Webinar: Working Class Homosexuality in South African History

This is an online webinar. Registrees will receive a link shortly before the date of the webinar.

The book Working Class Homosexuality in South African History: Voices from the archives provides the first scholarly outline for the development of a narrative of same-sex working class African men. The book’s core analytic thrust centres around a previously unpublished primary source from the early twentieth century, as well as unique oral history interviews with men remembering their lives in the gay settlement of Mkhumbane.

While South Africa’s Bill of Rights provides constitutional protection for the right of any person to choose her or his own sexual preferences, this has not prevented violent and even murderous assaults on members of the growing and increasingly vocal LGBTI community. Given the dearth of published works on South Africa’s gay communities and reasoned public discussion, as well as the recent controversy over the film 'Inxeba', there is considerable urgency in confronting entrenched bigotry, prejudice, and homophobia.

Working Class Homosexuality in South African History inspires South Africans to reimagine an inclusive sense of the past as well as the future.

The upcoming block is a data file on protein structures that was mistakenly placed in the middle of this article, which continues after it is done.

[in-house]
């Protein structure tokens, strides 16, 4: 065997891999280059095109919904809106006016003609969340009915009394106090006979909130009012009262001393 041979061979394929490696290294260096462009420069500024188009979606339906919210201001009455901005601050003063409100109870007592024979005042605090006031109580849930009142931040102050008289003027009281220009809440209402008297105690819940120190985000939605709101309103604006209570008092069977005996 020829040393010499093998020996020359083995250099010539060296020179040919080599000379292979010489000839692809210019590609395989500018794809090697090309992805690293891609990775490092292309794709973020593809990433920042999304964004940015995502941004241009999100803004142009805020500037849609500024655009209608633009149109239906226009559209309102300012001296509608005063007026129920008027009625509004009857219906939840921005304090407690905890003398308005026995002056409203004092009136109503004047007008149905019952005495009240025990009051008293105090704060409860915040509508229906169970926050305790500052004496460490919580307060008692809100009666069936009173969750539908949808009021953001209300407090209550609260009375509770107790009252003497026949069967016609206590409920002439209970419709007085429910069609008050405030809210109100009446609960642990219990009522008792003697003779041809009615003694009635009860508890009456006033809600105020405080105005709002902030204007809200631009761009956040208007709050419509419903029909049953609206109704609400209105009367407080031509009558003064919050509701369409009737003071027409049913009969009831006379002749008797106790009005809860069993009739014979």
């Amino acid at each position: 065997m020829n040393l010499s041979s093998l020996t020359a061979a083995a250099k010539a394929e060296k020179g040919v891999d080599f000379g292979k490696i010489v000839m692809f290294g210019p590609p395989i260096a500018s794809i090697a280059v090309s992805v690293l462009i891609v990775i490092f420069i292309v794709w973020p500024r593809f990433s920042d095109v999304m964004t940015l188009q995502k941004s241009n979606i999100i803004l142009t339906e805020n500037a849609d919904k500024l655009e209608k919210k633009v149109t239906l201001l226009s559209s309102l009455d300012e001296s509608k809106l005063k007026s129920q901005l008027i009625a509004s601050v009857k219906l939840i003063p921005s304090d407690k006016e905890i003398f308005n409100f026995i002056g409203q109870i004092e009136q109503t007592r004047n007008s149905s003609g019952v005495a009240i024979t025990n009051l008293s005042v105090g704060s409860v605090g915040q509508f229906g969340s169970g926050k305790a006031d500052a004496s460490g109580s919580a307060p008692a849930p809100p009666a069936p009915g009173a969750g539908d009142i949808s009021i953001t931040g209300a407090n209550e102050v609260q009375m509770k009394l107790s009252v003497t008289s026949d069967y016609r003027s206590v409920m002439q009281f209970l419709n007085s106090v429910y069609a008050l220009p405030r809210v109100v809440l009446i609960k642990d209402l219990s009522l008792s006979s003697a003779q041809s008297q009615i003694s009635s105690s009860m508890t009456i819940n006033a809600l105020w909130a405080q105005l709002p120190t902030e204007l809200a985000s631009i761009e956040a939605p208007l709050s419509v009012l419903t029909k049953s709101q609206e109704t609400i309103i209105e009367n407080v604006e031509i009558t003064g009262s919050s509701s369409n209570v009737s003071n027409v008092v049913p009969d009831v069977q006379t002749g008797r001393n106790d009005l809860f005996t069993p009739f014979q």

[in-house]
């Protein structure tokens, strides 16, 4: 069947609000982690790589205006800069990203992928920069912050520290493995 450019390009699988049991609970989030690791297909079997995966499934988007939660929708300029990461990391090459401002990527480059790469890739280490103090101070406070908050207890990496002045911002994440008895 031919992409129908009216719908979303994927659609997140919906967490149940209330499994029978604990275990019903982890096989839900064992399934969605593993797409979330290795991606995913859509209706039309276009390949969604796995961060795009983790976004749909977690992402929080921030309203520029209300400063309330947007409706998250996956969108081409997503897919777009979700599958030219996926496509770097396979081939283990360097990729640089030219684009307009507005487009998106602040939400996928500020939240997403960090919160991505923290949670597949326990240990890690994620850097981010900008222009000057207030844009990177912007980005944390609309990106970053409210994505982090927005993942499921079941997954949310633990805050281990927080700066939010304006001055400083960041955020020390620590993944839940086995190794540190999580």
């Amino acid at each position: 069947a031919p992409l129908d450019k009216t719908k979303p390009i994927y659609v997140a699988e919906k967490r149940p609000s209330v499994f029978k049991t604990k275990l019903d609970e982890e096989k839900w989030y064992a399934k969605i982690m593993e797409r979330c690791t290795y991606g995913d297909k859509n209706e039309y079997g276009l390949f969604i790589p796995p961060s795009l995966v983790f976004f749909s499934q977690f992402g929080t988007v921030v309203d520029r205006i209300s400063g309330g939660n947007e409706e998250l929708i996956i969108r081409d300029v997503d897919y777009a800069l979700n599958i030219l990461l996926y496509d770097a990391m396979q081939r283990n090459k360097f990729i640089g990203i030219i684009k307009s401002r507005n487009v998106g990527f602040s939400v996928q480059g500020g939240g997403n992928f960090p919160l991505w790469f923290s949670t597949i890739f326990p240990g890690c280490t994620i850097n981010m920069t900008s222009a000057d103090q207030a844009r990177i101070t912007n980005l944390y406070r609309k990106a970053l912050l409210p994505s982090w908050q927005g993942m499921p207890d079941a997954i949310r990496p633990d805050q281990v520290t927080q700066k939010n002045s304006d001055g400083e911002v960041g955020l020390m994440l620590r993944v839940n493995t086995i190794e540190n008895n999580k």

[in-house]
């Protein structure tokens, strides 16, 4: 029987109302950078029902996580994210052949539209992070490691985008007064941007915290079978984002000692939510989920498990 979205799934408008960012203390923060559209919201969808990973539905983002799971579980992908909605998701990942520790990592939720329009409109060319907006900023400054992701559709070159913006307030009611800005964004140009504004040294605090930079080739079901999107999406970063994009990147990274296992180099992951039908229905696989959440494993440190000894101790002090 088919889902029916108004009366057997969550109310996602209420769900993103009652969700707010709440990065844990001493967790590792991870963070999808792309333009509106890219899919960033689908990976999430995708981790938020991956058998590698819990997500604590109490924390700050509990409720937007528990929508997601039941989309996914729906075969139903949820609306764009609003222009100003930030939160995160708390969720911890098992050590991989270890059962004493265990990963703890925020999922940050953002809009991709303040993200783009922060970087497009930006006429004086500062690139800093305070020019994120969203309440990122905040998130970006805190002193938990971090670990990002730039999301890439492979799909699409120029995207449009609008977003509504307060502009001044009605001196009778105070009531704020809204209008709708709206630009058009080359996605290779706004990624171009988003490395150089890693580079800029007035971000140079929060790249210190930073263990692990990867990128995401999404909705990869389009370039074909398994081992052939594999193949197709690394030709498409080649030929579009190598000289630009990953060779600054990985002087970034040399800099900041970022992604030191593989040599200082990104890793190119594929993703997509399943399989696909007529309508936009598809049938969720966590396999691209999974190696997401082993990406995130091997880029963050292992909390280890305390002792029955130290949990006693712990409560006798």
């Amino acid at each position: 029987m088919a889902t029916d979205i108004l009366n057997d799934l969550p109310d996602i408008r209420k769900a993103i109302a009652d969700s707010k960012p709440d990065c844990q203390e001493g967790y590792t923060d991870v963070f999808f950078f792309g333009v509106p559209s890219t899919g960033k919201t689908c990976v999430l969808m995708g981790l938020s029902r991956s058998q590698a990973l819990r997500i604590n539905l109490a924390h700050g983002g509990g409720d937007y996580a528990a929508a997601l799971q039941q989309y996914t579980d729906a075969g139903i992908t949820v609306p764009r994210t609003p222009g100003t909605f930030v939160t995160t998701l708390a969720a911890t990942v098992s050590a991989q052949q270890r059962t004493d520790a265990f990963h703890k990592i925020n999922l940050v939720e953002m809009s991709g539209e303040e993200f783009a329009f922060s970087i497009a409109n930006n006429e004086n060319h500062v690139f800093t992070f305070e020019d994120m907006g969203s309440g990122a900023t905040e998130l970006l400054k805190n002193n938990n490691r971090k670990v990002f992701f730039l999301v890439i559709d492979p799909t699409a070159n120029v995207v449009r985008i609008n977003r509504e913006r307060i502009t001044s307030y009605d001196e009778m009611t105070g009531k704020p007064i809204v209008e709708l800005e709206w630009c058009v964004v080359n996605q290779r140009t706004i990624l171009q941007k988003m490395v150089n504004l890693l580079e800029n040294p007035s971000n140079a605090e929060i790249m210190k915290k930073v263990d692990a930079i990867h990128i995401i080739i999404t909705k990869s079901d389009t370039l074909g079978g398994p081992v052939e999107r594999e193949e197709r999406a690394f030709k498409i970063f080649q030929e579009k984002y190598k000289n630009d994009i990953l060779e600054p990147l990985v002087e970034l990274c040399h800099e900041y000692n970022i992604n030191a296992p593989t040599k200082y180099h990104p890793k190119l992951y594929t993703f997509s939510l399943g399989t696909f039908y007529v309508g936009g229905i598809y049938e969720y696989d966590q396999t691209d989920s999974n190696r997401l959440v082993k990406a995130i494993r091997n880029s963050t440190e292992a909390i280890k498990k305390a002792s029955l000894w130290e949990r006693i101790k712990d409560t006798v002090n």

Dr Iain Edwards is an independent contemporary historian with scholarly interests in historiography and historical methods, particularly concerning life histories and public heritage and history. He was a member of the African National Congress’ national commission on public heritage and led the successful public campaign establishing the Kwa Muhle Museum. He has also been an historical expert witness in Land Claims Court hearings, was involved in the Freedom Park Heritage and Museum precinct development. His publications include works on African life in Durban, a founding cadre of Umkhonto we Sizwe, and a collection of the private political papers of South African Gandhian anti-apartheid and pro-democracy leader.

Marc Epprecht is a professor in the Department of Global Development Studies at Queen’s University, where he teaches courses on culture and development, HIV/Aids, and southern Africa. He has published extensively on the history of sexuality in Africa, primarily in Lesotho, Zimbabwe and South Africa. His research engages with human rights questions and the ethics of research, activism, and knowledge production in Africa and the Global South more generally. He was a contributor and associate editor for the African contribution to Howard Chang (ed.) Global Encyclopedia of Lesbian, Gay, Bisexual, Transgender, and Queer History published in 2019.

Date, time and location

08 October 2020
15.30 / 17.00

Additional information